Tuesday, October 22, 2013

Oral Health for Your Pets




All of my blogs so far have been about the oral health of humans. I'm gonna change things up a bit this week.

It should not come as a surprise to know that animals also have oral health issues. The good news is that the oral health issues of animals are also preventable and treatable.

I'm borrowing some information from the ASPCA. They came up with "Ten Steps to Your Dog's Dental Health". The information is applicable to all animals. Here are ten ways to optimize your pet's oral health:

1. The breath sniff test

It's expected that your dog's breath may not be pleasant. If however your dog's breath is especially offensive, it could be a sign of disease.

2. Lip Service

Lift up on your dog's lips and observe his mouth. You may not know canine oral anatomy, but you don't need to. Just observe for things that don't look normal. If there are any questions, have your dog evaluated.

3. Signs of oral disease

Again, you may not know the anatomy, just observe for abnormalities.

4. Removal of plaque and tarter

Just like humans, have your pet's teeth cleaned at least annually. Failing to do so can lead to bigger issues.


5. Canine tooth brushing kit

Taking your animal to the vet is great, but that would at most only be twice per year. What about the rest of the year? Many dentists joke around and tell their patients to brush the ones they want to keep. So brush your pets's teeth as frequently as possible. Preferably daily.

6. Daily hygiene

Initially, this could prove challenging. You may want to start when your pet is still a puppy. This way they get used to the idea of having their mouths handled regularly.

7. Brushing technique

You want to use a brush and toothpaste that is designed specifically for your pet. The brush heads are smaller than adult human brushes. Brush using a small circular motion. Also, you don't want to use toothpaste designed for humans because your pet may swallow too much fluoride. In small quantities, fluoride is perfectly safe, but too much fluoride is actually poisonous.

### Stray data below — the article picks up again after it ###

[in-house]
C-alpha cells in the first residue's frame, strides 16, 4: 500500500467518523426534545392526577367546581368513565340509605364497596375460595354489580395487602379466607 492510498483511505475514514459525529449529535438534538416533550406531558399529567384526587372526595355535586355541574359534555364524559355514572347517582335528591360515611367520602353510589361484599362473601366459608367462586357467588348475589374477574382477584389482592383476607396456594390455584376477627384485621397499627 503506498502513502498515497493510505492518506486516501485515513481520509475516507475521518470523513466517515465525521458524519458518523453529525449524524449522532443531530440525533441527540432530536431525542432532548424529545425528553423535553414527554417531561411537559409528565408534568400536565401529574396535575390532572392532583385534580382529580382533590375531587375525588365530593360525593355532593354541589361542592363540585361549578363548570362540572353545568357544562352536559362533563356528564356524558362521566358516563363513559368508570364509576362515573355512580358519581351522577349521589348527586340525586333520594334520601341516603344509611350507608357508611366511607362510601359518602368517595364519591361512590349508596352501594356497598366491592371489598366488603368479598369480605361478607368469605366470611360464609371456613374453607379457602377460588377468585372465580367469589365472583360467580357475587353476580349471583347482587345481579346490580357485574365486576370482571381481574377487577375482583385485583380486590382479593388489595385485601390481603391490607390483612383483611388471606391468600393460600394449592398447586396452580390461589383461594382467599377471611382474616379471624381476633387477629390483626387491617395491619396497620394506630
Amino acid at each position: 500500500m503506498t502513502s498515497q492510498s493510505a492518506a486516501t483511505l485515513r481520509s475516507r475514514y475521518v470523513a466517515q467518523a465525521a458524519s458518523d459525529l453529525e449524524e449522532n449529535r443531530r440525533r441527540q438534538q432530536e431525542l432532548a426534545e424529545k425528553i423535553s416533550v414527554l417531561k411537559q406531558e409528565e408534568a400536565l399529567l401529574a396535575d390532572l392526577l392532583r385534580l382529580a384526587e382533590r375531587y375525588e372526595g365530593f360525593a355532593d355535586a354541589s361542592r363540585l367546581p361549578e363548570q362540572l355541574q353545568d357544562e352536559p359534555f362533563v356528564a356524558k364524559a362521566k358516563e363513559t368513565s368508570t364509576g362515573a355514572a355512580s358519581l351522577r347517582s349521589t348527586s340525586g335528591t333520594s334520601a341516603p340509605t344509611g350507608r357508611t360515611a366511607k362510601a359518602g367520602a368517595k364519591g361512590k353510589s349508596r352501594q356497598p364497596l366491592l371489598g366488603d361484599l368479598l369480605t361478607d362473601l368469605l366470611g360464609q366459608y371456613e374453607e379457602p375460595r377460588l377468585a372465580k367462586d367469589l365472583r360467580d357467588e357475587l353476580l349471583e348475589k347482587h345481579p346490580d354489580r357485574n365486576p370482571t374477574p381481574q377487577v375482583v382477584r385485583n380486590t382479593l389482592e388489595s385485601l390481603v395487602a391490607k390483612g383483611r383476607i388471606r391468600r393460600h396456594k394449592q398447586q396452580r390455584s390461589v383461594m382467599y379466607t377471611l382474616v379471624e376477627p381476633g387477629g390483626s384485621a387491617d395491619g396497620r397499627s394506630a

8. Know your mouth disorders

This is one of the ASPCA's recommendations. Although I agree that knowing oral pathology is helpful, it isn't practical or necessary. You don't have to be an expert in the abnormal, you're already an expert in the normal. As long as you can spot if something doesn't look right, you're fine. Have a professional evaluate any concerns you may have.

9. Chew on this

Chewing on toys can help remove plaque build up. Your vet can help you choose a toxin-free rawhide or toy.

10. Diet

Ask your vet to recommend a food specifically for your pet. Each animal will have different nutritional requirements throughout their life-time. In general, hard foods are better than soft foods. The hard foods help remove debris from the surfaces of the teeth. Soft foods encourage the accumulation of plaque and tarter.



Keeping your pet's oral health at optimal levels improves overall health and potentially increases the number of years the family pet will remain in the family. Speak to your dentist or veterinarian if there are any questions or concerns regarding your pet's oral health.




Dr. Cisneros maintains a practice in Freeburg and Columbia, IL. Both are in the Greater St Louis, MO area. For more information on a wide variety of subjects, please visit www.advanced-smiles.com



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